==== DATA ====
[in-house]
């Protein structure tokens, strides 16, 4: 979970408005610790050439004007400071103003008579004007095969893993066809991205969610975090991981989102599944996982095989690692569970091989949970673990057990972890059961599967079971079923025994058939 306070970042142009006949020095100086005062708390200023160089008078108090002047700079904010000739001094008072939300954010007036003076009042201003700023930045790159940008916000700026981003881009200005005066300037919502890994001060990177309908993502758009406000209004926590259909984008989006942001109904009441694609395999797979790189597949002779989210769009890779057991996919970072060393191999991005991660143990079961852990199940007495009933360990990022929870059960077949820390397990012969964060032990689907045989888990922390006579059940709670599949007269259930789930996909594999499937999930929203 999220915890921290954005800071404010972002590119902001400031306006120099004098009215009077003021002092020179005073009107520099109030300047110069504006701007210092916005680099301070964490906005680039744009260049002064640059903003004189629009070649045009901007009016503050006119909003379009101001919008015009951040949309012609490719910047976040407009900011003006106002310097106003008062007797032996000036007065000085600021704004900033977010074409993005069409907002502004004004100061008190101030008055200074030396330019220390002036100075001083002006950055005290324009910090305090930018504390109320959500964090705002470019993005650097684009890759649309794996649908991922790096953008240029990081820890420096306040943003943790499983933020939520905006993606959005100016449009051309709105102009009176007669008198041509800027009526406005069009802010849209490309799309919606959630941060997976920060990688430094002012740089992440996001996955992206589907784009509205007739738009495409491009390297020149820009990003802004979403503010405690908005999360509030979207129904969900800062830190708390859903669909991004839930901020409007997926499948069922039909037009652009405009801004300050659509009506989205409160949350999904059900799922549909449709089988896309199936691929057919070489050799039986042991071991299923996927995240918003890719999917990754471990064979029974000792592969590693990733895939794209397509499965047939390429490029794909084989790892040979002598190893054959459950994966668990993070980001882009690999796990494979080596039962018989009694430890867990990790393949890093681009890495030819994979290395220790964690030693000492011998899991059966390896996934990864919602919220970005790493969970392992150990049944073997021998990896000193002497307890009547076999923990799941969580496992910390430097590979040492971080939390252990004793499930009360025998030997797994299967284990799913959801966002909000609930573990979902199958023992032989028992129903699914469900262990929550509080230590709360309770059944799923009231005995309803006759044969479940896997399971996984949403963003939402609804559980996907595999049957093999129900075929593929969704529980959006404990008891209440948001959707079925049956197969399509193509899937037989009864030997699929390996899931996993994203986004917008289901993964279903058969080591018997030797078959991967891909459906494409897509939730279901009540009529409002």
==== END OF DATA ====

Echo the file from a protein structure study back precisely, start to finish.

[in-house]
């Protein structure tokens, strides 16, 4: 979970408005610790050439004007400071103003008579004007095969893993066809991205969610975090991981989102599944996982095989690692569970091989949970673990057990972890059961599967079971079923025994058939 306070970042142009006949020095100086005062708390200023160089008078108090002047700079904010000739001094008072939300954010007036003076009042201003700023930045790159940008916000700026981003881009200005005066300037919502890994001060990177309908993502758009406000209004926590259909984008989006942001109904009441694609395999797979790189597949002779989210769009890779057991996919970072060393191999991005991660143990079961852990199940007495009933360990990022929870059960077949820390397990012969964060032990689907045989888990922390006579059940709670599949007269259930789930996909594999499937999930929203 999220915890921290954005800071404010972002590119902001400031306006120099004098009215009077003021002092020179005073009107520099109030300047110069504006701007210092916005680099301070964490906005680039744009260049002064640059903003004189629009070649045009901007009016503050006119909003379009101001919008015009951040949309012609490719910047976040407009900011003006106002310097106003008062007797032996000036007065000085600021704004900033977010074409993005069409907002502004004004100061008190101030008055200074030396330019220390002036100075001083002006950055005290324009910090305090930018504390109320959500964090705002470019993005650097684009890759649309794996649908991922790096953008240029990081820890420096306040943003943790499983933020939520905006993606959005100016449009051309709105102009009176007669008198041509800027009526406005069009802010849209490309799309919606959630941060997976920060990688430094002012740089992440996001996955992206589907784009509205007739738009495409491009390297020149820009990003802004979403503010405690908005999360509030979207129904969900800062830190708390859903669909991004839930901020409007997926499948069922039909037009652009405009801004300050659509009506989205409160949350999904059900799922549909449709089988896309199936691929057919070489050799039986042991071991299923996927995240918003890719999917990754471990064979029974000792592969590693990733895939794209397509499965047939390429490029794909084989790892040979002598190893054959459950994966668990993070980001882009690999796990494979080596039962018989009694430890867990990790393949890093681009890495030819994979290395220790964690030693000492011998899991059966390896996934990864919602919220970005790493969970392992150990049944073997021998990896000193002497307890009547076999923990799941969580496992910390430097590979040492971080939390252990004793499930009360025998030997797994299967284990799913959801966002909000609930573990979902199958023992032989028992129903699914469900262990929550509080230590709360309770059944799923009231005995309803006759044969479940896997399971996984949403963003939402609804559980996907595999049957093999129900075929593929969704529980959006404990008891209440948001959707079925049956197969399509193509899937037989009864030997699929390996899931996993994203986004917008289901993964279903058969080591018997030797078959991967891909459906494409897509939730279901009540009529409002």